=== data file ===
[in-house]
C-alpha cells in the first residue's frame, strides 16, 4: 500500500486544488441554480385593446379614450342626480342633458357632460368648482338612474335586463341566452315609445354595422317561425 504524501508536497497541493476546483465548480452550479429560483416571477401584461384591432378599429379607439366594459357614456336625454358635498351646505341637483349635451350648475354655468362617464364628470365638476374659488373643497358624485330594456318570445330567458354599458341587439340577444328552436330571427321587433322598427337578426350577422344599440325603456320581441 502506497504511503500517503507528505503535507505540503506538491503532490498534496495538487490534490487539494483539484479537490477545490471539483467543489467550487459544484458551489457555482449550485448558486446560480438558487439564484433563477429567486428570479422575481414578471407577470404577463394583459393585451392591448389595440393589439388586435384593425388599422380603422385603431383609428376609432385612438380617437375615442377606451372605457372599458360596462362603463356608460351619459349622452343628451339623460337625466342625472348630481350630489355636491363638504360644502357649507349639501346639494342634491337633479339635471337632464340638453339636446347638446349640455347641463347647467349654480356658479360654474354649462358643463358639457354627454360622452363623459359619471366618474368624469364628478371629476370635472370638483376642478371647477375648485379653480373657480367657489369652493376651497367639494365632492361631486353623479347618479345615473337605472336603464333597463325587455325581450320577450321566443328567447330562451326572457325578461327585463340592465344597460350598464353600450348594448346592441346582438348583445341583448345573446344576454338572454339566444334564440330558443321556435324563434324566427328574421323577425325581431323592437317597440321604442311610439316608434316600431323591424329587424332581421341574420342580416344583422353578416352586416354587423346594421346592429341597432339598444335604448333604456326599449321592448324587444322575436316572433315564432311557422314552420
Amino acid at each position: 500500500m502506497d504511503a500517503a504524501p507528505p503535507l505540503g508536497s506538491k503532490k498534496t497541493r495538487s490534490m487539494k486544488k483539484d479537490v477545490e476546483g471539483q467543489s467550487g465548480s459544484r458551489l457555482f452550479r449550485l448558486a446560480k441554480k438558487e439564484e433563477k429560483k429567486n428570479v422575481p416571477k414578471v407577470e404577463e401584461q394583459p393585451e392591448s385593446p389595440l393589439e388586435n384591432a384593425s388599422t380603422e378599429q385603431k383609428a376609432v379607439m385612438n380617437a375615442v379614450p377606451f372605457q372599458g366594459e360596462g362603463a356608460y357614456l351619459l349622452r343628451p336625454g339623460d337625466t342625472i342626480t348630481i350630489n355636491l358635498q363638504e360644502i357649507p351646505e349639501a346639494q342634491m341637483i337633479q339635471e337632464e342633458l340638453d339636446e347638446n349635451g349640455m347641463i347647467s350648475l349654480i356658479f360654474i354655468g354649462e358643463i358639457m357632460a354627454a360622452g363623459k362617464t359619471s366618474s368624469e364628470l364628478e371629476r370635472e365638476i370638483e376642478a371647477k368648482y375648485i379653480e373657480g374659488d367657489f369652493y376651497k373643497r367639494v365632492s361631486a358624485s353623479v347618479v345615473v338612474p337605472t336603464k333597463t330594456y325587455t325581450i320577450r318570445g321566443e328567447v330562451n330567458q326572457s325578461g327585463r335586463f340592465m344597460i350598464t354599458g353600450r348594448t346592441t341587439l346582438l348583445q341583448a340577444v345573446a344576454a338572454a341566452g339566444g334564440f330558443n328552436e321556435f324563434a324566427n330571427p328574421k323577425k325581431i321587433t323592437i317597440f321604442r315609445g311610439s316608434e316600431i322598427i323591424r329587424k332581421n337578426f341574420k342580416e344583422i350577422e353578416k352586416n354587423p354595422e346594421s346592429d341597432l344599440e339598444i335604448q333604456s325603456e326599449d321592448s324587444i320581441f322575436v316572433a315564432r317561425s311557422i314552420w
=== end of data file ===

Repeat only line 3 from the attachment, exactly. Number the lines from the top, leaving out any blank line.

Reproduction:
Amino acid at each position: 500500500m502506497d504511503a500517503a504524501p507528505p503535507l505540503g508536497s506538491k503532490k498534496t497541493r495538487s490534490m487539494k486544488k483539484d479537490v477545490e476546483g471539483q467543489s467550487g465548480s459544484r458551489l457555482f452550479r449550485l448558486a446560480k441554480k438558487e439564484e433563477k429560483k429567486n428570479v422575481p416571477k414578471v407577470e404577463e401584461q394583459p393585451e392591448s385593446p389595440l393589439e388586435n384591432a384593425s388599422t380603422e378599429q385603431k383609428a376609432v379607439m385612438n380617437a375615442v379614450p377606451f372605457q372599458g366594459e360596462g362603463a356608460y357614456l351619459l349622452r343628451p336625454g339623460d337625466t342625472i342626480t348630481i350630489n355636491l358635498q363638504e360644502i357649507p351646505e349639501a346639494q342634491m341637483i337633479q339635471e337632464e342633458l340638453d339636446e347638446n349635451g349640455m347641463i347647467s350648475l349654480i356658479f360654474i354655468g354649462e358643463i358639457m357632460a354627454a360622452g363623459k362617464t359619471s366618474s368624469e364628470l364628478e371629476r370635472e365638476i370638483e376642478a371647477k368648482y375648485i379653480e373657480g374659488d367657489f369652493y376651497k373643497r367639494v365632492s361631486a358624485s353623479v347618479v345615473v338612474p337605472t336603464k333597463t330594456y325587455t325581450i320577450r318570445g321566443e328567447v330562451n330567458q326572457s325578461g327585463r335586463f340592465m344597460i350598464t354599458g353600450r348594448t346592441t341587439l346582438l348583445q341583448a340577444v345573446a344576454a338572454a341566452g339566444g334564440f330558443n328552436e321556435f324563434a324566427n330571427p328574421k323577425k325581431i321587433t323592437i317597440f321604442r315609445g311610439s316608434e316600431i322598427i323591424r329587424k332581421n337578426f341574420k342580416e344583422i350577422e353578416k352586416n354587423p354595422e346594421s346592429d341597432l344599440e339598444i335604448q333604456s325603456e326599449d321592448s324587444i320581441f322575436v316572433a315564432r317561425s311557422i314552420w